In Tuesday’s (5/28) Guardian (London), Kim Willsher writes, “The audience, packed into the newly-opened Théâtre des Champs-Élysées to the point of standing room only, had neither seen nor heard anything like it. As the first few bars of the orchestral work The Rite of Spring—Le Sacre du Printemps—by the young, little-known Russian composer Igor Stravinsky sounded, there was a disturbance in the audience. … It was 29 May 1913. Classical music would never be the same again. On Wednesday evening at the same theatre in Paris, a 21st-century audience—hopefully without vegetables—will fill the Théâtre des Champs-Élysées for a reconstruction of the original performance to mark the 100th anniversary of the notorious premiere. It will be followed by a new version of The Rite by the Berlin-based choreographer Sasha Waltz, among a series of commemorative performances. Today, the piece has gone from rioting to rave reviews and is widely considered one of the most influential musical works of the 20th century. … Finnish composer and conductor Esa-Pekka Salonen, currently principal conductor and artistic adviser for the Philharmonia Orchestra in London, who will conduct the Rite of Spring at the Royal Festival Hall on Thursday and at the Théâtre des Champs-Élysées shortly afterwards, said The Rite still made his spine tingle.”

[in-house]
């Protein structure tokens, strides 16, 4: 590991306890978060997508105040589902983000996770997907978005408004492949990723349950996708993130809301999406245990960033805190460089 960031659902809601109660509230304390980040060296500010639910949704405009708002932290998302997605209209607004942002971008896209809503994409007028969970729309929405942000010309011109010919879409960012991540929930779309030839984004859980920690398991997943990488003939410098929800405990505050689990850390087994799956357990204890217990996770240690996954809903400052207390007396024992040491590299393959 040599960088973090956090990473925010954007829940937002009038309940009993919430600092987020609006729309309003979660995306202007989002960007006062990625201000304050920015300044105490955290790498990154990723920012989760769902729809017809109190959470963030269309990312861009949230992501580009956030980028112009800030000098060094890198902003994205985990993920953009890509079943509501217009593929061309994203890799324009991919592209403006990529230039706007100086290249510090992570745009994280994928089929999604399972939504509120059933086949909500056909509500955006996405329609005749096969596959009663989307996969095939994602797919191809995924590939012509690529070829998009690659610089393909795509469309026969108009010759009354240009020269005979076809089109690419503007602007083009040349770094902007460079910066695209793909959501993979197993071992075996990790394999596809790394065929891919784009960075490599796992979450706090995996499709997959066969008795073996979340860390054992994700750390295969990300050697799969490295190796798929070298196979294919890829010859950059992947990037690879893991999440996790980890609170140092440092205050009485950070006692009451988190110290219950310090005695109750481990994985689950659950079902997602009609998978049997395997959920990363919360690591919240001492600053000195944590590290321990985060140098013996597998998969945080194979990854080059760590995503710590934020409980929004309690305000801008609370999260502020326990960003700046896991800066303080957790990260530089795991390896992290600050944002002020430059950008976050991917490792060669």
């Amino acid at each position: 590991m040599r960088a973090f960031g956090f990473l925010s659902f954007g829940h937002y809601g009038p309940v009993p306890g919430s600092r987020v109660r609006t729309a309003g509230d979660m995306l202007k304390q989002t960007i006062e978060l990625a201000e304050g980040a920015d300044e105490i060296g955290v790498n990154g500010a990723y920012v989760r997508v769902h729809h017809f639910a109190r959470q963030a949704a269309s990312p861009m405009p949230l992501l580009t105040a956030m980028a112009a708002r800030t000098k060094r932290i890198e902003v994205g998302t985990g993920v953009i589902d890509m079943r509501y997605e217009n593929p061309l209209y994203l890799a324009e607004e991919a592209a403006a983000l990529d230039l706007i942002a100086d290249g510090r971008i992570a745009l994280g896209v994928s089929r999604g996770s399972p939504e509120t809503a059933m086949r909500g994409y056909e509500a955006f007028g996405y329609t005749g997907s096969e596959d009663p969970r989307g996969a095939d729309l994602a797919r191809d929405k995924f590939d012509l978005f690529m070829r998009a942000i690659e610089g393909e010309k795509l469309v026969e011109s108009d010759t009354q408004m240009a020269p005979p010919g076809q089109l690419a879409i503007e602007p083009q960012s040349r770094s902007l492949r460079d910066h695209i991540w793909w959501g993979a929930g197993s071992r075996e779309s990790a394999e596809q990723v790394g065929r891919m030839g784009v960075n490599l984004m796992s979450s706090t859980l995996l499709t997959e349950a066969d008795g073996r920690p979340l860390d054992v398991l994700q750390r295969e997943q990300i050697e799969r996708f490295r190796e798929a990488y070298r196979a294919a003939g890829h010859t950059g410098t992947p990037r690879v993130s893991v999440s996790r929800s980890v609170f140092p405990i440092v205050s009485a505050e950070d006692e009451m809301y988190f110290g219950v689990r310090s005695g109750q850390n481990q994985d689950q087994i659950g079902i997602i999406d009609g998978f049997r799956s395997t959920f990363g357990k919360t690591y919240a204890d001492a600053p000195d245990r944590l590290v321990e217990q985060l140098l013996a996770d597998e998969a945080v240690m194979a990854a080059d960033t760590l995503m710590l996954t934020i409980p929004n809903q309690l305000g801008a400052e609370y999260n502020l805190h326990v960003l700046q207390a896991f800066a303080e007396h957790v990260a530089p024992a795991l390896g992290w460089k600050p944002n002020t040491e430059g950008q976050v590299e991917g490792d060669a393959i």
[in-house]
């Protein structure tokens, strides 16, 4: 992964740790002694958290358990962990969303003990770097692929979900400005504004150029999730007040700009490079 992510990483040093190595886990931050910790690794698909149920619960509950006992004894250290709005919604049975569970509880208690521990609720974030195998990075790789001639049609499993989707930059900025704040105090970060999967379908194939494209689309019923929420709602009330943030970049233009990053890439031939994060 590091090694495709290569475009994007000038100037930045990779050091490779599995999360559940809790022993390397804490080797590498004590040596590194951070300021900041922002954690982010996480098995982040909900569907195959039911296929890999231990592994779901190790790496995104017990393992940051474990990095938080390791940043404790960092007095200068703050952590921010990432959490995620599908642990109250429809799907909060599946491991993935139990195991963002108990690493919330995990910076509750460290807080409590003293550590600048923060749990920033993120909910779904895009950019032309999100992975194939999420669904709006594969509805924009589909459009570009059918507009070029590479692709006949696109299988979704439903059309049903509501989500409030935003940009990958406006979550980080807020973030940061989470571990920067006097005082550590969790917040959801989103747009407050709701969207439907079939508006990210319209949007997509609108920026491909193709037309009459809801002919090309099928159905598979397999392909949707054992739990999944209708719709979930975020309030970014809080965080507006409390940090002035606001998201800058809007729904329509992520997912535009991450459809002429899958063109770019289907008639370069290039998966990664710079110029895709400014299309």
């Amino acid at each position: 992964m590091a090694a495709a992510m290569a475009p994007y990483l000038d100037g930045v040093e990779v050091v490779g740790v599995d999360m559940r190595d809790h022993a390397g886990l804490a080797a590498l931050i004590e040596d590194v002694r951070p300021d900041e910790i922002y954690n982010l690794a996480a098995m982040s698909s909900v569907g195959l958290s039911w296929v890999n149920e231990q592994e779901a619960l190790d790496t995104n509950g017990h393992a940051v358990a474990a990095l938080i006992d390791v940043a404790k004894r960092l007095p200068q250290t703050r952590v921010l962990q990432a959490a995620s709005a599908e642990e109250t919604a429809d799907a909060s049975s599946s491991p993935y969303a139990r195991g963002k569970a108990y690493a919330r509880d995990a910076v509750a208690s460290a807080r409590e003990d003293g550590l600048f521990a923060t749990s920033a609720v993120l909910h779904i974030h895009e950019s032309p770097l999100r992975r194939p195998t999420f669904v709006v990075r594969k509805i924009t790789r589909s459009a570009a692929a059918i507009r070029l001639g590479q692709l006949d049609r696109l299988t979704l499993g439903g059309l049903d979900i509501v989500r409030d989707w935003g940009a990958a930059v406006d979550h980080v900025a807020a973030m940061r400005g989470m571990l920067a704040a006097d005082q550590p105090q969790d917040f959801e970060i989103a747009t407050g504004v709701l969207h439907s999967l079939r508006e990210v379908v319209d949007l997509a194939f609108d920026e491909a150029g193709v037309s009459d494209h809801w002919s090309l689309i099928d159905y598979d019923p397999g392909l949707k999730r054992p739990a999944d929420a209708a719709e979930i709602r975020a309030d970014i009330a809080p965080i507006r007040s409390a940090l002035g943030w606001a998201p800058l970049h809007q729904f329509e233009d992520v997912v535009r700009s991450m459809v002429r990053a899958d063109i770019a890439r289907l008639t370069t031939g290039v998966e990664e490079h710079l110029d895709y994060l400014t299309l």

Posted May 28, 2013